On this study five layers of CFRP with a thickness of 0.2 mm each layers were modeled. Figure 3 shows the FEM of CFRP and its fiber direction. The material properties of composites and damage initiation are also analyzed during model modeling of CFRP in the material property section of FEM (Abaqus modeling). Damage initiation and propagation are analyzed for CFRP bonded joint on the FEA and the analysis result illustrates the maximum stress generated at the free ends of the overlap.

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Figure 3: Finite element model of CFRP.

For the FEM stress analysis of adhesives the cohesive property and damage analysis are also considered on the material property section of modeling. The adhesive bonded area was super fine meshed for better assessment of stress distribution. Since mesh refinement has the direct impact for the accuracy of Finite element analysis. Generally, the stress distribution contour proves that the maximum stress concentration area and failure points. The finite element analysis result shows the point of maximum stress concentration which is responsible for adhesive failure.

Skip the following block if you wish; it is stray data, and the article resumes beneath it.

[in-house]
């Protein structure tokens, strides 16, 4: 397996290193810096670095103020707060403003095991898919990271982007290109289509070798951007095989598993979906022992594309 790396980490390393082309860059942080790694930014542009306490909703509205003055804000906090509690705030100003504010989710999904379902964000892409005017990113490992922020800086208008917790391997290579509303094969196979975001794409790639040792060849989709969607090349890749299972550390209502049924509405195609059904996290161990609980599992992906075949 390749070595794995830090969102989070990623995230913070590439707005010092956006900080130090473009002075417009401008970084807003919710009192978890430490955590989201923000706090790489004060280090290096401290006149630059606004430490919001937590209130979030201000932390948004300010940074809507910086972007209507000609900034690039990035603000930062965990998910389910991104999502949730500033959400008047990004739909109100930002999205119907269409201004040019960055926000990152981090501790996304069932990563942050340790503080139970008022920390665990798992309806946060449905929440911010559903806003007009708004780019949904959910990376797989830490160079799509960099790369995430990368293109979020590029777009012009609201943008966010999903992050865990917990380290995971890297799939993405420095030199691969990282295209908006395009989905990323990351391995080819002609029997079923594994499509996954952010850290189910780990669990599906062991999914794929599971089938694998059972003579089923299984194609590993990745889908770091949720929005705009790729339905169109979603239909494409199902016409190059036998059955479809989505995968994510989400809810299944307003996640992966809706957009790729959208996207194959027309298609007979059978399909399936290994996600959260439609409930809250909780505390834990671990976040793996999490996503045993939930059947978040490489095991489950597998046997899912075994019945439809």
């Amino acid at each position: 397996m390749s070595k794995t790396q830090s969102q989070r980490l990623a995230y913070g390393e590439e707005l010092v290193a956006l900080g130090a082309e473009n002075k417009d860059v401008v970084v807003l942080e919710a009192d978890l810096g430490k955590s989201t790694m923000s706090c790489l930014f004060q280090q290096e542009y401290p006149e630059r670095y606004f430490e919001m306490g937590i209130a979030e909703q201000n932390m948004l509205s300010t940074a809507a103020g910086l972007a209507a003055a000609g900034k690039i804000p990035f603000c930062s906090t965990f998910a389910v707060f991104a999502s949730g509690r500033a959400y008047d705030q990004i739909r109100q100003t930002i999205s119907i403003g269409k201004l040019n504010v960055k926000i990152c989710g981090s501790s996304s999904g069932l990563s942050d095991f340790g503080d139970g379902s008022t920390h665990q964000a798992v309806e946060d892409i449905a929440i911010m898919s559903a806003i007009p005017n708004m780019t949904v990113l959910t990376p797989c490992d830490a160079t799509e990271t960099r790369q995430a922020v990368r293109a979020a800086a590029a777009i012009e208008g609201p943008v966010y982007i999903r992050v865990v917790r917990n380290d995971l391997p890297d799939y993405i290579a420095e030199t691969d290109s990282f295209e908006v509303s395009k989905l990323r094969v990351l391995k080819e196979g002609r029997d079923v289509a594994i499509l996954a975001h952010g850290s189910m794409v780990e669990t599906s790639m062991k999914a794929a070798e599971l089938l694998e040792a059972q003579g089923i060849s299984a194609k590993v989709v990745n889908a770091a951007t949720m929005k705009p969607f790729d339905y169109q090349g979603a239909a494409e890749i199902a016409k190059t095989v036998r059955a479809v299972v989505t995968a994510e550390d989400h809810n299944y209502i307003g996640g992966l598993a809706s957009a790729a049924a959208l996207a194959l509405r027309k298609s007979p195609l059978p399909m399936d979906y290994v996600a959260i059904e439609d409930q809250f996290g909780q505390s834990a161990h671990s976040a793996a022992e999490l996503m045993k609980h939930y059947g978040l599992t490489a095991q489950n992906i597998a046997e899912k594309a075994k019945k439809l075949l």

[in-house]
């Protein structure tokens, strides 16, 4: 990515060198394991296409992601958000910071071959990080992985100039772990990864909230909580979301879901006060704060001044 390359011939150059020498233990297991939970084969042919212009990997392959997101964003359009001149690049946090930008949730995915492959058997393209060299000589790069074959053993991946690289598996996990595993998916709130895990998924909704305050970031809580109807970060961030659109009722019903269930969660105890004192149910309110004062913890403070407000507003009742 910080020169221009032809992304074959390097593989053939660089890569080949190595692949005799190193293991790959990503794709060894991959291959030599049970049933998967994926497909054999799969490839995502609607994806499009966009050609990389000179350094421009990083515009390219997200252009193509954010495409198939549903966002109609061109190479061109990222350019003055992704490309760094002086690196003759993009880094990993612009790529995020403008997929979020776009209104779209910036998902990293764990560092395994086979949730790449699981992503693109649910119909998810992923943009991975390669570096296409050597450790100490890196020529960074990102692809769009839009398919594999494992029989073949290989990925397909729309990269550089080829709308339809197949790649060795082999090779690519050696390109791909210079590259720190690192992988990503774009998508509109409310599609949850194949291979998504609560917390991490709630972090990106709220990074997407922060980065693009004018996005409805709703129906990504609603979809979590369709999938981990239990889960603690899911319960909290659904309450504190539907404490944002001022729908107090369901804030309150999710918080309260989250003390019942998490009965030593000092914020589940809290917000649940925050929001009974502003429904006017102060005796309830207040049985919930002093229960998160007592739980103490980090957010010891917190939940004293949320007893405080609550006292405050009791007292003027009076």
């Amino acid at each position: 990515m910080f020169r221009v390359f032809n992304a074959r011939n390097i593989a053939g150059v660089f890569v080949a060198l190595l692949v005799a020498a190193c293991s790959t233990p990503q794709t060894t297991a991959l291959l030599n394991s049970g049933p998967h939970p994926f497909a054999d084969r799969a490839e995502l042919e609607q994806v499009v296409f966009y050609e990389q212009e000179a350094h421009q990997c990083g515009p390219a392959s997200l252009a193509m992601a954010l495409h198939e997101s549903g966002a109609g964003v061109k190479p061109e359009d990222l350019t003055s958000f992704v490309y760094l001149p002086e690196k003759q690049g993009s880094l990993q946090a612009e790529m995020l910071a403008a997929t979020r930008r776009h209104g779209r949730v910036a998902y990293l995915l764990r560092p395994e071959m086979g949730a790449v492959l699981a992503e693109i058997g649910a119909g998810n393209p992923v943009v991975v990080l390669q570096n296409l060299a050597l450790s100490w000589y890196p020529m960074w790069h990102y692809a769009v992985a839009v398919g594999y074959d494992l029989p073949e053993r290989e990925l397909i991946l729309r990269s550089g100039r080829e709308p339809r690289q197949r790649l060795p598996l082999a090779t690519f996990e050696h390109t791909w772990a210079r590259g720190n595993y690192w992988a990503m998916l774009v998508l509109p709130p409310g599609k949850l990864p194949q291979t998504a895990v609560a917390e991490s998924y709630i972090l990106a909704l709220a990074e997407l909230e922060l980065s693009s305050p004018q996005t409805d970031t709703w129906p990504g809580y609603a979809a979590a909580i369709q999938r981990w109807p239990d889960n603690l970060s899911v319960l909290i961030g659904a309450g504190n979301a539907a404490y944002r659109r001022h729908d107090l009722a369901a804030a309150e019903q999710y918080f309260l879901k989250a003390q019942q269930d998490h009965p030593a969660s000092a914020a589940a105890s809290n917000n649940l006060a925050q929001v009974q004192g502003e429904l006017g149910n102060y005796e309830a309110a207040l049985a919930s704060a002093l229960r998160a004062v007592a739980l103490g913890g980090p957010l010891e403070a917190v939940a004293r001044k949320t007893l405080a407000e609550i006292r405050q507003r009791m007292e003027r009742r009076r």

Results of numerical analysis

Figures 4 and 5 shows, when MWCNT %=1 and applied load (P)=100 N, the result of stress contour around the outer surface of adhesive bonded joint. It shows that stress concentration occurs at the joint edge on the loading side due to in-plane shear force and out-ofplane bending moment. It is known that the geometrical factors such as the plate thickness, adhesive thickness, the width of the plate, and lapped length of adhesive bonded joint affect stress concentration around the joint edge.

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Figure 4: Finite element analysis of CFRP joint.

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Figure 5: Finite element analysis of CFRP bonded joint.